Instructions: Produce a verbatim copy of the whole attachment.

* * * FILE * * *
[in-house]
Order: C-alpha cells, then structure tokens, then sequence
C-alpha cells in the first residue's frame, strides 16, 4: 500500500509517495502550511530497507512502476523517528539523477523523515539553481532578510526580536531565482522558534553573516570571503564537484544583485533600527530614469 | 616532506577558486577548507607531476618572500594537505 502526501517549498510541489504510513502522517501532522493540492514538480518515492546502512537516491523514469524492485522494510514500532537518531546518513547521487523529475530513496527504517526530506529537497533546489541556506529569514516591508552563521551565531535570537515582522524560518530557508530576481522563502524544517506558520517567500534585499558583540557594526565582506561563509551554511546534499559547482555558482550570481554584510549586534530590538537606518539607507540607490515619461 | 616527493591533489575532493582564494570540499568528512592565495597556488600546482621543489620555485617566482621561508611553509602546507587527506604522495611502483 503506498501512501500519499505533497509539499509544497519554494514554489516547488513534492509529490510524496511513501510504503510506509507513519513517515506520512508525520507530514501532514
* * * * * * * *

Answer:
[in-house]
Order: C-alpha cells, then structure tokens, then sequence
C-alpha cells in the first residue's frame, strides 16, 4: 500500500509517495502550511530497507512502476523517528539523477523523515539553481532578510526580536531565482522558534553573516570571503564537484544583485533600527530614469 | 616532506577558486577548507607531476618572500594537505 502526501517549498510541489504510513502522517501532522493540492514538480518515492546502512537516491523514469524492485522494510514500532537518531546518513547521487523529475530513496527504517526530506529537497533546489541556506529569514516591508552563521551565531535570537515582522524560518530557508530576481522563502524544517506558520517567500534585499558583540557594526565582506561563509551554511546534499559547482555558482550570481554584510549586534530590538537606518539607507540607490515619461 | 616527493591533489575532493582564494570540499568528512592565495597556488600546482621543489620555485617566482621561508611553509602546507587527506604522495611502483 503506498501512501500519499505533497509539499509544497519554494514554489516547488513534492509529490510524496511513501510504503510506509507513519513517515506520512508525520507530514501532514